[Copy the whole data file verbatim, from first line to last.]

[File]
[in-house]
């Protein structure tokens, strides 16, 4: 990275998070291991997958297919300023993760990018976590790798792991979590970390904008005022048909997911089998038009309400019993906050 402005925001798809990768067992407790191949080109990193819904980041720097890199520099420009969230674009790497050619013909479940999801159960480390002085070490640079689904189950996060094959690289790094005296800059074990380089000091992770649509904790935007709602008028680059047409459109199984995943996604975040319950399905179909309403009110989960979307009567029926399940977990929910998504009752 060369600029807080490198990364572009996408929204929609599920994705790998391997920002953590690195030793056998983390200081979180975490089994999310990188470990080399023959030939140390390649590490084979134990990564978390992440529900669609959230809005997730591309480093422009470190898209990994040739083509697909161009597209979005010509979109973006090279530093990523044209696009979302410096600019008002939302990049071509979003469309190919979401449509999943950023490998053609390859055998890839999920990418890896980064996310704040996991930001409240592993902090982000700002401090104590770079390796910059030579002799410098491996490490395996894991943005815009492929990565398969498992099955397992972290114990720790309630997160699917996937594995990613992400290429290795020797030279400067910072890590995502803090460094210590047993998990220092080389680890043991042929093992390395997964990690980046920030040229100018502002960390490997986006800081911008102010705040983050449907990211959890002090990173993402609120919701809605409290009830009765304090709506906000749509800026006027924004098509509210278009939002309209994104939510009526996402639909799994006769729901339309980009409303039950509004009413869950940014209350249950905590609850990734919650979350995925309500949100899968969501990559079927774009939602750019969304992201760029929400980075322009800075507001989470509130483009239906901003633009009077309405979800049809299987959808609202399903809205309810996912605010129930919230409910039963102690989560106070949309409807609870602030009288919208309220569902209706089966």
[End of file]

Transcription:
[in-house]
């Protein structure tokens, strides 16, 4: 990275998070291991997958297919300023993760990018976590790798792991979590970390904008005022048909997911089998038009309400019993906050 402005925001798809990768067992407790191949080109990193819904980041720097890199520099420009969230674009790497050619013909479940999801159960480390002085070490640079689904189950996060094959690289790094005296800059074990380089000091992770649509904790935007709602008028680059047409459109199984995943996604975040319950399905179909309403009110989960979307009567029926399940977990929910998504009752 060369600029807080490198990364572009996408929204929609599920994705790998391997920002953590690195030793056998983390200081979180975490089994999310990188470990080399023959030939140390390649590490084979134990990564978390992440529900669609959230809005997730591309480093422009470190898209990994040739083509697909161009597209979005010509979109973006090279530093990523044209696009979302410096600019008002939302990049071509979003469309190919979401449509999943950023490998053609390859055998890839999920990418890896980064996310704040996991930001409240592993902090982000700002401090104590770079390796910059030579002799410098491996490490395996894991943005815009492929990565398969498992099955397992972290114990720790309630997160699917996937594995990613992400290429290795020797030279400067910072890590995502803090460094210590047993998990220092080389680890043991042929093992390395997964990690980046920030040229100018502002960390490997986006800081911008102010705040983050449907990211959890002090990173993402609120919701809605409290009830009765304090709506906000749509800026006027924004098509509210278009939002309209994104939510009526996402639909799994006769729901339309980009409303039950509004009413869950940014209350249950905590609850990734919650979350995925309500949100899968969501990559079927774009939602750019969304992201760029929400980075322009800075507001989470509130483009239906901003633009009077309405979800049809299987959808609202399903809205309810996912605010129930919230409910039963102690989560106070949309409807609870602030009288919208309220569902209706089966």